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World’s Oldest Aquarium Fish ‘Methuselah’ Turns 101

Methuselah, the age-defying lungfish, swimming gracefully in her aquarium habitat
Methuselah, the age-defying lungfish, swimming gracefully in her aquarium habitat. Credit: Joel Abroad / Flickr / CC BY 2.0

A new study reveals that Methuselah, the world’s oldest aquarium fish, might be much older than we previously thought, possibly even more than a hundred years old.

Methuselah is a female Australian lungfish, and she lives at the Steinhart Aquarium in San Francisco, California. She’s been a resident of the aquarium since 1938, when she, along with over two hundred other fish from Fiji and Australia, was sent to the U.S.

Nobody at the aquarium has ever been completely sure about Methuselah’s age. However, up until now, experts believed she was around 84 years old, making her the oldest fish in captivity.

DNA Age Clock

The elderly fish, who enjoys belly rubs and gets hand-fed by her caring keepers, doesn’t seem to be slowing down, and this has made it tricky to figure out her true age. To solve this mystery, scientists decided to determine her age using a special “DNA age clock.”

In their research, the scientists looked at Methuselah’s DNA and compared it to the genetic material of other Australian lungfish. They wanted to see how much wear and tear her DNA had gone through over the years.

The results suggest that she’s probably around 92 years old, but because this kind of experiment can have some uncertainty, she could potentially be as old as 101 years. The full study will be published later this year.

Charles Delbeek, who oversees aquarium projects at Steinhart Aquarium, mentioned, “Although we know Methuselah came to us in the late 1930s, there was no method for determining her age at that time.”

Examination of DNA of thirty Australian lungfish

The scientists examined the DNA of thirty Australian lungfish, some from captivity and some from the wild. This also included two other lungfish residing at the Steinhart Aquarium. Their focus was on studying something called methylation in the fish’s genetic material.

Methylation is a biological process in which methyl groups—carbon atoms connected to three hydrogen atoms—get added to the DNA molecule.

In this, they can figure out how much time it takes for Methuselah to accumulate the specific number of methyl groups found in her DNA.

Life span of Methuselah

The researchers don’t know for certain how many more years aquarium fish Methuselah might live, but according to David Roberts, one of the researchers from the Australian River Institute at Griffith University and a co-author of the study, things are looking up.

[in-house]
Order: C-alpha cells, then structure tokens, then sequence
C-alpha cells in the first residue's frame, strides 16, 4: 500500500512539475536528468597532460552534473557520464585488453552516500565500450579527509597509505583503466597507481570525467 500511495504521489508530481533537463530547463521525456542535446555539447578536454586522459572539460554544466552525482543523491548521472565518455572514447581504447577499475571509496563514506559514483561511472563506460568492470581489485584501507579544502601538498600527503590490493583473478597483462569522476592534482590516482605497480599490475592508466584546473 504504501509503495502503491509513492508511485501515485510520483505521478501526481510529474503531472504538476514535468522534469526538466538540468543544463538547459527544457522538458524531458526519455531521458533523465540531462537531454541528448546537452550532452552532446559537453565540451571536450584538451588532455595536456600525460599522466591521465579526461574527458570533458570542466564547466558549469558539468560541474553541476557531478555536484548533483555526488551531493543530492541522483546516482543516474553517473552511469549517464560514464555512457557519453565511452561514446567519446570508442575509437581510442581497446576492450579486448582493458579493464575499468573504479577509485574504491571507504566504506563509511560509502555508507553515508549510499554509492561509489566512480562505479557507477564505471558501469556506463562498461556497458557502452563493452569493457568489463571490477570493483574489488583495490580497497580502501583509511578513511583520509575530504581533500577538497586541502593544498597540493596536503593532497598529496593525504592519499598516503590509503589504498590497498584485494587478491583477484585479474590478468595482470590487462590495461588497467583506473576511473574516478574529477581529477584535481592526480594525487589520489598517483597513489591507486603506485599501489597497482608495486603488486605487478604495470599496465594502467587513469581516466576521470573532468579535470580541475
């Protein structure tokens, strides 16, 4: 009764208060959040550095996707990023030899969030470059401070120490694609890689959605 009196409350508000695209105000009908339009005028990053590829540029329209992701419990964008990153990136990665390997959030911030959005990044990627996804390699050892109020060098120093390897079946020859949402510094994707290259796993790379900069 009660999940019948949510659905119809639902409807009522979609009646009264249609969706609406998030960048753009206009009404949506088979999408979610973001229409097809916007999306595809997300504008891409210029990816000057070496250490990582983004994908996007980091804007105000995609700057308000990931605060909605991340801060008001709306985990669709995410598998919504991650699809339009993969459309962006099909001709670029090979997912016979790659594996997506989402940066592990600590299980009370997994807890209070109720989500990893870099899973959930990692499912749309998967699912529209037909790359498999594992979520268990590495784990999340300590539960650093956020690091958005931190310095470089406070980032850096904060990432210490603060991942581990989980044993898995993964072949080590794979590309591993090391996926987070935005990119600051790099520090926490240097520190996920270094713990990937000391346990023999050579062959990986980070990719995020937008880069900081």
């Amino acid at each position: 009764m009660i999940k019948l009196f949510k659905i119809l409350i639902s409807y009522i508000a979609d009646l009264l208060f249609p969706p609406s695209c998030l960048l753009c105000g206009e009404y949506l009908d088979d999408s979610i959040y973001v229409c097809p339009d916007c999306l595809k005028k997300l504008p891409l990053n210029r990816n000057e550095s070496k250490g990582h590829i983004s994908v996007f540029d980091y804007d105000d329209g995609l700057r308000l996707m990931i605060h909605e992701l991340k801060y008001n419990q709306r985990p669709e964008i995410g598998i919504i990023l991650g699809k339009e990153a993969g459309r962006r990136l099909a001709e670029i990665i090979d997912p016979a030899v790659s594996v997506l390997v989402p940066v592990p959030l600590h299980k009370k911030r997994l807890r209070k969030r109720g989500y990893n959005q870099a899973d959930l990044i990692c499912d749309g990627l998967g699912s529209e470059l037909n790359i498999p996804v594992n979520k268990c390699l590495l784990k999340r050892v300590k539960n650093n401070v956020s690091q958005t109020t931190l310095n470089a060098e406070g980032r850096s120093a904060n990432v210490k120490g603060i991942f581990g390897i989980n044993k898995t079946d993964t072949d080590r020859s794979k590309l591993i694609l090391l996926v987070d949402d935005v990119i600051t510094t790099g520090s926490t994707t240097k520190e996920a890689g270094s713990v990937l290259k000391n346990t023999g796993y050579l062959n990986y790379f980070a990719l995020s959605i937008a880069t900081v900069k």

He mentioned that as we gather data from more individuals of this species, our DNA clock will get better at telling us their ages, and this will help us uncover the mystery.

However, regardless of her remaining years, there’s something remarkable to note. David Roberts added, “No other lungfish that we know of has reached an older age than Methuselah.”

Lungfish or living fossils

In the wild, you’ll only find Australian lungfish in specific rivers in Queensland, Australia. These rivers can be pretty unpredictable. When there’s not much rain, the rivers can become still, and that means there’s less oxygen in the water.

When it gets too tough for the fish to breathe underwater, they can swim up to the surface and take in the air using a single lung, which is why they’re called “lungfish,” as explained by the Australian Museum.

People often call lungfish “living fossils” because they haven’t really changed much over millions of years. The oldest fossil of a lungfish from the Neoceratodus genus dates back to around 380 million years. This was a time known as the Devonian period, which took place from 419.2 million to 358.9 million years ago, according to the Australian Museum.

However, the thing is that the future of these lungfish is getting less certain. Human construction projects such as dams have changed their homes, and that’s putting them at risk. Right now, they’re even on the International Union for Conservation of Nature (IUCN) Red List of Threatened Species. They are listed as endangered.

A tool to preserve ancient species

The researchers believe that the newly developed DNA age clock could be a valuable tool in safeguarding this ancient species.

According to Benjamin Mayne, a molecular biologist at the Commonwealth Scientific and Industrial Research Organisation (CSIRO) in Australia and the lead author of the study, having accurate information about the ages of fish in a population, including the oldest individuals, is crucial for managing them effectively.

He explained, “This tells us just how long a species can survive and reproduce in the wild, which is critical for modeling population viability and reproductive potential for a species.”

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